What makes a good project? : a proposed assessment of students, teachers, and observers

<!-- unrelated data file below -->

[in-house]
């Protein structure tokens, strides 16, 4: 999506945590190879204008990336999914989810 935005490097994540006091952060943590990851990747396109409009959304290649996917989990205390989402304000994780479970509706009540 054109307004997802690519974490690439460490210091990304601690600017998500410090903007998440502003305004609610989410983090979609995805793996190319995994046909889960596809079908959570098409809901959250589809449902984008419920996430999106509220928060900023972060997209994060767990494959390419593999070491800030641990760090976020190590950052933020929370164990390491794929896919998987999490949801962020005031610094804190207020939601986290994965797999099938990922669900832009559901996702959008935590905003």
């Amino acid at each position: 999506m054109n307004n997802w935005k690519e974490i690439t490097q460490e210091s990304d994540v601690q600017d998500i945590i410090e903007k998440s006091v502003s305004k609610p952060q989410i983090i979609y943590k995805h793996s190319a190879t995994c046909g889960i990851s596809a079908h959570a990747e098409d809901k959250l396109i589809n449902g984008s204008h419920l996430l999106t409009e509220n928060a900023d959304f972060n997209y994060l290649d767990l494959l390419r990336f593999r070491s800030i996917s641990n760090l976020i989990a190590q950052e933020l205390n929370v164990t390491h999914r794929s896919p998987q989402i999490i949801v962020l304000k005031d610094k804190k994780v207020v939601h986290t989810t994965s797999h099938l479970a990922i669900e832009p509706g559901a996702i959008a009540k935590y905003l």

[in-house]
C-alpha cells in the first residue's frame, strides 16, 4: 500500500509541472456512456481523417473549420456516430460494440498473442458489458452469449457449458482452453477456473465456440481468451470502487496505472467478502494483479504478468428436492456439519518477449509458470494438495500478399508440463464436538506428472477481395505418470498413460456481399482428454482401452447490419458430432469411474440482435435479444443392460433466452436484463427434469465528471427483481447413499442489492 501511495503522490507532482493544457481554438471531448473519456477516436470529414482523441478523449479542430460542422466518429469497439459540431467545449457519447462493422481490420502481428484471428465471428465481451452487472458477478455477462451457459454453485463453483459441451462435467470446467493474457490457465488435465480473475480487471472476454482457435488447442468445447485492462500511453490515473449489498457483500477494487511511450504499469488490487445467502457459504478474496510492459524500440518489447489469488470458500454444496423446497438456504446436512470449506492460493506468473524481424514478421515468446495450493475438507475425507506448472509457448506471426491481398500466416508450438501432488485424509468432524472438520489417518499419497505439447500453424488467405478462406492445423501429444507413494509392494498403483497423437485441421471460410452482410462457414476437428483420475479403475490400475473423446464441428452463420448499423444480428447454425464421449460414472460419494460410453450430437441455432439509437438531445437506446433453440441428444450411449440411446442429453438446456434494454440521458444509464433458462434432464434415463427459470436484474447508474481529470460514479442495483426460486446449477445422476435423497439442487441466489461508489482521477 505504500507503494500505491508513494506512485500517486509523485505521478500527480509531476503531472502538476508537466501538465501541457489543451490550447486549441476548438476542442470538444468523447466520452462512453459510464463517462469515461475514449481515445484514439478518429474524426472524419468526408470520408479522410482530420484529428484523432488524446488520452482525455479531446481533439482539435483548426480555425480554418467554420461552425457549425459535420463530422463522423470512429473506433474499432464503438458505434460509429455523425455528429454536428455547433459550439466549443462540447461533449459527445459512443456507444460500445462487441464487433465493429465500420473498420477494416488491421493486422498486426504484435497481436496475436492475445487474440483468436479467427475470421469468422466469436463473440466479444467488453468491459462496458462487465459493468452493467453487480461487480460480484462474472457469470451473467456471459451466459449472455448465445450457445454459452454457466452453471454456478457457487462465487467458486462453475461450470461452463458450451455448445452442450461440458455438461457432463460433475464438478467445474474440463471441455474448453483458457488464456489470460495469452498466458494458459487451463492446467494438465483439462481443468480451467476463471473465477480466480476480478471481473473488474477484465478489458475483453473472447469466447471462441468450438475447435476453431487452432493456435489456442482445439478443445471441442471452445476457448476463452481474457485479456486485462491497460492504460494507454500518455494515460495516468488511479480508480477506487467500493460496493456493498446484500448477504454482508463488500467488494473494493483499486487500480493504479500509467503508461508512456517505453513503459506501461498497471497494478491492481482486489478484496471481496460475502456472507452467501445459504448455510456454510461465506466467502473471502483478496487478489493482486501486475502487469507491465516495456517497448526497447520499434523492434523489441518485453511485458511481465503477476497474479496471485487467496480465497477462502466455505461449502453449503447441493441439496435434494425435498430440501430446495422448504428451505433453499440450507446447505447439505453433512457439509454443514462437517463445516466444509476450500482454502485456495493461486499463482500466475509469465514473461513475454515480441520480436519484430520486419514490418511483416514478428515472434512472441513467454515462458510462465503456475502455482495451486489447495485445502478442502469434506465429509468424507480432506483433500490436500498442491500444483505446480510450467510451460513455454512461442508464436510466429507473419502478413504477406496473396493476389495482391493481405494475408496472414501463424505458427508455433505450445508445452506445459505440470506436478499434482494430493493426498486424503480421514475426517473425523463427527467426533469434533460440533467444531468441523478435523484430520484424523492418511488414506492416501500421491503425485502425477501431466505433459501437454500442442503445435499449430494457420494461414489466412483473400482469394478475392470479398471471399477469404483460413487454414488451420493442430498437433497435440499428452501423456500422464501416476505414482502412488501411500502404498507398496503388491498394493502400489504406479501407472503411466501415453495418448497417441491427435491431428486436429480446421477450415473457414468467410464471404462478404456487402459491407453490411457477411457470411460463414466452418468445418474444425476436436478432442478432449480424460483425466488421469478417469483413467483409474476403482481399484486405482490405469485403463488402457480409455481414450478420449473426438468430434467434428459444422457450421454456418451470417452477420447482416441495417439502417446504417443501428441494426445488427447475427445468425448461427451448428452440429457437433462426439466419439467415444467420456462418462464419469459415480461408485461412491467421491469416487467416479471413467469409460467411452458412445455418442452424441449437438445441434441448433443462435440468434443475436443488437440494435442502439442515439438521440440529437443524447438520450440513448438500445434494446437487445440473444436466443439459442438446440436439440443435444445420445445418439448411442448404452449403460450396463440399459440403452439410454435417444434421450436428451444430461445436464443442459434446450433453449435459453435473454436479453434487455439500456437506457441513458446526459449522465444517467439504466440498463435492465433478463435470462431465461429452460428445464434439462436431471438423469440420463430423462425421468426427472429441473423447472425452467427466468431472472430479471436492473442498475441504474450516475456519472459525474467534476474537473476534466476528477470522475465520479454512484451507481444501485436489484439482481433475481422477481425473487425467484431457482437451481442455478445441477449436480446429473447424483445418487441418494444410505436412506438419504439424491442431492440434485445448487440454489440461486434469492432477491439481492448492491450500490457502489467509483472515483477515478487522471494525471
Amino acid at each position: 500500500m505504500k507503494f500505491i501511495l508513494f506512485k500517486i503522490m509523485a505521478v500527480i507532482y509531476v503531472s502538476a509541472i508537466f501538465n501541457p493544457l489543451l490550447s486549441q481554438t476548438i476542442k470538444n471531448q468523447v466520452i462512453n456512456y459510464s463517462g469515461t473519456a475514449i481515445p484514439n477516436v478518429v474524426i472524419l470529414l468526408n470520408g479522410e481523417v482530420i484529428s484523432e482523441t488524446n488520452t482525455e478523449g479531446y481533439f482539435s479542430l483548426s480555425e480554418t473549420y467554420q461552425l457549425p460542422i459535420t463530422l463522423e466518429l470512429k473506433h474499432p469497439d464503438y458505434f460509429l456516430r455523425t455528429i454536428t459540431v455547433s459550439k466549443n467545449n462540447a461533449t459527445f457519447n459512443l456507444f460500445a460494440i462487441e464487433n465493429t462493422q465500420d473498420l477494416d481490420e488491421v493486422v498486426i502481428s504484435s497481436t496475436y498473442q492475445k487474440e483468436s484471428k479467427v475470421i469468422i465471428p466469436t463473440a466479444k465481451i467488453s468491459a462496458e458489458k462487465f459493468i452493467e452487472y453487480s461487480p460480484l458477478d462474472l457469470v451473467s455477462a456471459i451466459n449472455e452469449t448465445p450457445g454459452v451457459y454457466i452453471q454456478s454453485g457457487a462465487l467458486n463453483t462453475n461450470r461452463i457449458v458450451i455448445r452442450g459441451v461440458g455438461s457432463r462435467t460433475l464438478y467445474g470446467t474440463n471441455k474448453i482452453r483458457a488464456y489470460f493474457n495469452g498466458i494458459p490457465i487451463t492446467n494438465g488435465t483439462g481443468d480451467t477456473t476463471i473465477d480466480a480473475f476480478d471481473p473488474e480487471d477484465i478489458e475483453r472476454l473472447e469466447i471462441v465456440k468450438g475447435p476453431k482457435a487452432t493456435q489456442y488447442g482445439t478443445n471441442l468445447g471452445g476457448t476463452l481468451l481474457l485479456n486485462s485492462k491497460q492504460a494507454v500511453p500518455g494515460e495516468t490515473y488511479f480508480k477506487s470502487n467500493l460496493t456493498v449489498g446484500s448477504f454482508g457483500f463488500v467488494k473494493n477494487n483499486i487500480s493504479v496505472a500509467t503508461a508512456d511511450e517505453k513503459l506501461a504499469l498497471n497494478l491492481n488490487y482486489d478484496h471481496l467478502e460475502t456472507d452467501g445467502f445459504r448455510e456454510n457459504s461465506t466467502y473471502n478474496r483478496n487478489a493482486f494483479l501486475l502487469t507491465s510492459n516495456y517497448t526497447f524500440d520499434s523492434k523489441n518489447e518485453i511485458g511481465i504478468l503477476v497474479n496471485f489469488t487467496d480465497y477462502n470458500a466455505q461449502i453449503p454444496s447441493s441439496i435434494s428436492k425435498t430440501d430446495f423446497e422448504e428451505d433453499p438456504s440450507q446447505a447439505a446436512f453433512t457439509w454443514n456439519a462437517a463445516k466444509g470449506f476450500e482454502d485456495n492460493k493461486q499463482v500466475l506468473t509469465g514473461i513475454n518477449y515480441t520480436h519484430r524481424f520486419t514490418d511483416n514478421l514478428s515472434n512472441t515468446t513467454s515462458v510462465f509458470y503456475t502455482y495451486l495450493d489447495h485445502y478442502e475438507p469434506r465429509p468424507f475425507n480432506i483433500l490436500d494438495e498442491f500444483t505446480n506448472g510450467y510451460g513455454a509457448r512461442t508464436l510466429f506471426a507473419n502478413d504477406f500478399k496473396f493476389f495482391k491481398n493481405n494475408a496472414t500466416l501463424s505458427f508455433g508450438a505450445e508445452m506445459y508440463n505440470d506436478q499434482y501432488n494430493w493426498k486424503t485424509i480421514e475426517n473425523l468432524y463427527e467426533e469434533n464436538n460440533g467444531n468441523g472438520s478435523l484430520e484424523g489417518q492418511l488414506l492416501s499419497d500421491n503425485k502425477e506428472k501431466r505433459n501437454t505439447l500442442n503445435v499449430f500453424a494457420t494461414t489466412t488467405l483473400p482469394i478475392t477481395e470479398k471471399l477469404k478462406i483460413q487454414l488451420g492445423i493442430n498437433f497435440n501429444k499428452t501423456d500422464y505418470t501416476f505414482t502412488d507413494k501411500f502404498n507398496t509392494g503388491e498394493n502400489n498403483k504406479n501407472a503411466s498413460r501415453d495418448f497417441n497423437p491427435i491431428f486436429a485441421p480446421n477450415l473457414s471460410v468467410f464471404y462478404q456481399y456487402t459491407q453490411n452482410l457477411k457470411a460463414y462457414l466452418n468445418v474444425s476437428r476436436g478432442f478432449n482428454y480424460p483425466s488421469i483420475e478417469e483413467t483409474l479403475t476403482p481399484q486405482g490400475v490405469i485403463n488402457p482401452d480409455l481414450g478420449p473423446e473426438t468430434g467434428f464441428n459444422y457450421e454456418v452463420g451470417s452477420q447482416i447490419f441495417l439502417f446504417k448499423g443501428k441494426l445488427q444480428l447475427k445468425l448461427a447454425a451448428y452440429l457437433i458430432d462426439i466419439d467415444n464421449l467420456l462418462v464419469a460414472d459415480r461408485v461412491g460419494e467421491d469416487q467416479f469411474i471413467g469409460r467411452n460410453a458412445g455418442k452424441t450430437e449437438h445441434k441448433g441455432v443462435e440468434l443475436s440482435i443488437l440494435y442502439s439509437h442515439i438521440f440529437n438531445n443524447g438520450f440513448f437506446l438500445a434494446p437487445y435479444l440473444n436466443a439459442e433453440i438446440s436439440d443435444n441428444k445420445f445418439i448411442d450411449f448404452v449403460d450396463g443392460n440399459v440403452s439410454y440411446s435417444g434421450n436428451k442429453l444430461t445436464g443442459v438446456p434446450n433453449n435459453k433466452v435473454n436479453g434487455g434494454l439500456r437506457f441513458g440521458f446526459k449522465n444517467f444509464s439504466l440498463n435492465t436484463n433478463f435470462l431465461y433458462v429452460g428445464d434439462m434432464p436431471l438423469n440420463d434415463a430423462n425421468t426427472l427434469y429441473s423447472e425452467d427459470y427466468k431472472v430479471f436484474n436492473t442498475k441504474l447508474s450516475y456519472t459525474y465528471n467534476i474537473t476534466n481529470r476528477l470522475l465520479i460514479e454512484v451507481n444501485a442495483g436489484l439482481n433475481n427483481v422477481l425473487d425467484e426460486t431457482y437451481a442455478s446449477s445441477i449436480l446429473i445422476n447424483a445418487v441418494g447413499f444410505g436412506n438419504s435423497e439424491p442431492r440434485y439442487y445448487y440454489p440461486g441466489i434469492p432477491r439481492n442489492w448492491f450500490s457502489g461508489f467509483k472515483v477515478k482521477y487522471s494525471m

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Much research has been conducted about project-based instruction (PBI) instantiation under a variety of conditions, yet there is a lack of literature that details the successes and challenges accrued by students, teachers, and outside observers during actual PBI implementation. In order to determine the conditions necessary to realize a successful project, I have developed a method (modified from Petrosino’s PBI research with preservice teachers ) to investigate the PBI affinity and knowledge level of participants. Students, teachers, and observers will complete a survey and rate a specific project experience from their past using a PBI literature-based project rubric; the rubric analyses will be compared to their survey responses as a further assessment of their philosophical support and comprehension of PBI. Furthermore, I have created three protocols to interview a random subset of participants from each frame of reference. I will then compare the responses of each group to responses from PBI researchers with expertise in the history and practice of PBI, illuminating precisely where PBI theorists and practitioners diverge. This data will allow us to analyze ways in which the interacting beliefs and actions of these three groups complicate the practical implementation of PBI. By identifying where PBI implementations struggle, we can suggest and construct successful scaffolds for students, teachers, and classroom observers.